Chef Ann Cooper's School Salad Bar Salvo
Chef Ann Cooper's School Salad Bar Salvo
In the months since we spoke with Chef Ann Cooper about her school lunch project, she's been crafting a new plan to get healthy foods into the mouths of America's kids. While the current federal Farm Bill is doing little to fix a broken food and farm system -- as evidenced by the simultaneous hunger and obesity epidemics -- folks who care about our children's diets aren't sitting on their hands.
Chef Cooper is partnering with Whole Foods with the goal of raising enough money to provide a salad bar in a local school in every one of the communities served by the supermarket chain's 300 hundred stores.
From the news release:
In-Store and Online Donation Drive Helps Shoppers Fund Salad Bar Kits in Schools Across the Country
AUSTIN, Texas (Aug. 12, 2010) — Whole Foods Market (NASDAQ: WFMI), the leading natural and organic foods supermarket, its shoppers and Chef Ann Cooper, the nation’s “Renegade Lunch Lady,” have joined forces for a second year to help bring fresh fruits and vegetables, whole grains and healthy proteins to school lunch programs and raise awareness around healthier school food through a project that will fund salad bars for public schools across the country.
“With childhood obesity levels at an all-time high, everyone has a stake in this fight and must take action to help change the way our children eat both at home and school,” said Walter Robb, co-chief executive officer for Whole Foods Market. “We see partnering with our shoppers to raise funds for salad bars in local schools as an immediate way for us to come together and make an impact on our children’s health in the communities we serve. Our goal is to provide a salad bar in a local school in each of the communities we serve with our 300 stores.”
From now until Sept. 29, shoppers may donate to the project at the check-out or make a donation online through saladbarproject.org. Each salad bar kit costs approximately $2,500 dollars, and includes a Cambro® portable 5-well salad bar unit with all the necessary insert pans, cutting boards, knives and shipping costs. Salad bar training tools and videos for school nutrition staff will also be available through TheLunchBox.org, which Whole Foods Market shoppers helped to raise funds to build last year so all schools can have access to tools for healthier food.
The salad bars will be donated to local schools through a simple online grant process. Whole Foods Market is partnering with Cooper’s nonprofit, F3: Food Family Farming Foundation, which will administer the process. Any public elementary, middle or high school within 50 miles of a Whole Foods Market is eligible to apply with the support of the school principal, nutrition service director and the superintendent of the district. The online application and full criteria is available at saladbarproject.org.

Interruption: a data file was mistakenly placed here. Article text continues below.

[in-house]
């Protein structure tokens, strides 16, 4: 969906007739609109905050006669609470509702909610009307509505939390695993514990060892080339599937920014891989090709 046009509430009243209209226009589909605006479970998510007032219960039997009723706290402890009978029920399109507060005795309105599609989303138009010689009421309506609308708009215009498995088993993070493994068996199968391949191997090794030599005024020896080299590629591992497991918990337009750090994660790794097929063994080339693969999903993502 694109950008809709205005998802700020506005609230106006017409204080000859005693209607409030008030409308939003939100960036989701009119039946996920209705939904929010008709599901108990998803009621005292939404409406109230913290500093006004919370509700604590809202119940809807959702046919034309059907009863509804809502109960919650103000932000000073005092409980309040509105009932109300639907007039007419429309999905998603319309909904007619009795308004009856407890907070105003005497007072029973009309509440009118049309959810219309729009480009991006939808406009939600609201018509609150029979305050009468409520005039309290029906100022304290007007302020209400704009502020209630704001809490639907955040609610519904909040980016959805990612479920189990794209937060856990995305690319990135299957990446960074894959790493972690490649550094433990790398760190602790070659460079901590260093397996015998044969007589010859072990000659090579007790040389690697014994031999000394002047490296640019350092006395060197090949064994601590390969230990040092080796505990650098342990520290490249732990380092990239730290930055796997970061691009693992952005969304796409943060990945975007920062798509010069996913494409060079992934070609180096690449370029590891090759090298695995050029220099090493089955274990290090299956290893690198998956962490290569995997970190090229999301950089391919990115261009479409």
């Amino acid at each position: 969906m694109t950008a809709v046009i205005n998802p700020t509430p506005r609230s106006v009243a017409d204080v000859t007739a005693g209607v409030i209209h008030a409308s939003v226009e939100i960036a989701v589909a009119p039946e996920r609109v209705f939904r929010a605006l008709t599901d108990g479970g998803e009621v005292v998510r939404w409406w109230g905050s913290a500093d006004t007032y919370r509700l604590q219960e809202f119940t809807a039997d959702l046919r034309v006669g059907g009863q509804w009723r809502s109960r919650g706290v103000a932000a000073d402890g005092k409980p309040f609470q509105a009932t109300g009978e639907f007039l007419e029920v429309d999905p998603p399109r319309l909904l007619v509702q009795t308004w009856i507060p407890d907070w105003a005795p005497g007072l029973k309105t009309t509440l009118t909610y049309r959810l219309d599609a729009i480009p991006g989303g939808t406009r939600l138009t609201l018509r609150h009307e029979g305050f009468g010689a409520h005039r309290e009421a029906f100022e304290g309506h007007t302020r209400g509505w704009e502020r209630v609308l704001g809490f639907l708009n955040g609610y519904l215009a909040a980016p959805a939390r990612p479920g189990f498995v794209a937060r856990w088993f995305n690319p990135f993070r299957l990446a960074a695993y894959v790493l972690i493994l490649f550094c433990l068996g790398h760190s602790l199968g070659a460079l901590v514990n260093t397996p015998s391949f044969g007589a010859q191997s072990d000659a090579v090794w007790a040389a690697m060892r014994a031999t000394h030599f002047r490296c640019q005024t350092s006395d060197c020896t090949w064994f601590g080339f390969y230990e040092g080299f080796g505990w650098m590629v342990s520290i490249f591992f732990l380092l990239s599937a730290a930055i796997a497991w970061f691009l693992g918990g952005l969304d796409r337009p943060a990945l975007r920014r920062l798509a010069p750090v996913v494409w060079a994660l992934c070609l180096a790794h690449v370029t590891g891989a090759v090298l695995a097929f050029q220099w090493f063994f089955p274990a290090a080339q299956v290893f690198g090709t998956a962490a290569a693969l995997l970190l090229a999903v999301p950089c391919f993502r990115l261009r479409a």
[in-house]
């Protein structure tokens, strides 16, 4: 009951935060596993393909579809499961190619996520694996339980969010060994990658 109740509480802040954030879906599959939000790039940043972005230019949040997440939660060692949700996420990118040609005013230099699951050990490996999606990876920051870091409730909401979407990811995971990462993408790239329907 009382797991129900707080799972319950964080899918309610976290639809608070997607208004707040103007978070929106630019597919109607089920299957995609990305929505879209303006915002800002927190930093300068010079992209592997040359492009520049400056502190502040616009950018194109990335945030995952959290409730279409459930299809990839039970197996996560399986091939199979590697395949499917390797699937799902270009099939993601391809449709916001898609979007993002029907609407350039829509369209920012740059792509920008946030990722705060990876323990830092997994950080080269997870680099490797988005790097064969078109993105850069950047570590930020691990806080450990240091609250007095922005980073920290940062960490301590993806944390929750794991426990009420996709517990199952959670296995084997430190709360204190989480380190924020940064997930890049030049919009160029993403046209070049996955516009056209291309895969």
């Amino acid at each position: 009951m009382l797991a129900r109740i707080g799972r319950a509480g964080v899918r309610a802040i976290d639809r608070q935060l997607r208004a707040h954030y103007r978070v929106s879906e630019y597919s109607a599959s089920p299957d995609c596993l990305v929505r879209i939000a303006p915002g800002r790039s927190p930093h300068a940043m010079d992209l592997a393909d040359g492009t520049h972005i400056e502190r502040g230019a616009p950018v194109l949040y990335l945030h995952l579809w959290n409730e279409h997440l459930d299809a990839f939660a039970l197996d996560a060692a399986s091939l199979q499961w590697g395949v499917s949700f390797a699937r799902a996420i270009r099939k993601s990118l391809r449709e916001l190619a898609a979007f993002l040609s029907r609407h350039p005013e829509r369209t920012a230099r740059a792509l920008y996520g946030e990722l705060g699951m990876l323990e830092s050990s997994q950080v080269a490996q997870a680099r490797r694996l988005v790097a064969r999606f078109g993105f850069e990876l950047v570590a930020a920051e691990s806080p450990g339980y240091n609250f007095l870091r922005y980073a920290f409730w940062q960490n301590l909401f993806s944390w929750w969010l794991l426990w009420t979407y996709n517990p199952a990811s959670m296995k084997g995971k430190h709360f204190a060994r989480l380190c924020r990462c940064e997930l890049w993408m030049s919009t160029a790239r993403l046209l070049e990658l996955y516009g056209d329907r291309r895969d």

“The time is ripe for 31 million children. They deserve a solution and this Salad Bar Project is just that. I know we can make thousands of salad bars a reality for schools everywhere. Since adding a healthy salad bar to school lunch options is the number one thing parents and advocates can do to help improve school food, this is a win-win for schools and their students,” said Chef Ann Cooper.
Last year, Whole Foods Market and shoppers donated more than $700,000 to fund “The Lunchbox Project,” an online resource created by Chef Ann Cooper’s F3 Foundation, which helps public schools provide more nutritious lunches for kids. The funds were used to develop thelunchbox.org Web site, which was launched for the 2010 school year. The online tool offers free, comprehensive resources to help schools replace highly processed foods with fresh, natural, made-from-scratch foods in a realistic, cost-effective manner.
“Making small changes, like replacing French fries with fresh fruits, steamed or raw vegetables and whole grains can make a big difference,” said Robb. “A fresh, healthy salad bar with an array of colorful choices empowers children to make smart food choices.”
More than 31 million children eat a federally funded school lunch daily through the National School Lunch Program (NSLP). On average, only 90 cents per lunch is spent on food and many children are eating mostly frozen, highly processed, packaged foods. With no national standardized limit on sugar or other ingredients like artificial colors, flavors or preservatives, it is common to find hamburgers, chicken nuggets, French fries, chocolate milk and corn dogs offered as a typical school lunch.
Last week, the U.S. Senate passed its version of the Child Nutrition Act that would make changes to the types of foods that can be sold in schools. The House of Representatives now needs to pass its version of the bill in time for President Obama to sign the legislation before Sept. 30, when the current Act expires. Failing to do so puts the new funding and other policy changes in jeopardy.
Robb and Cooper will head to Washington, D.C., again this year to urge Congress to pass a strong child nutrition bill and ask policy makers to continue expanding options for healthier eating in schools.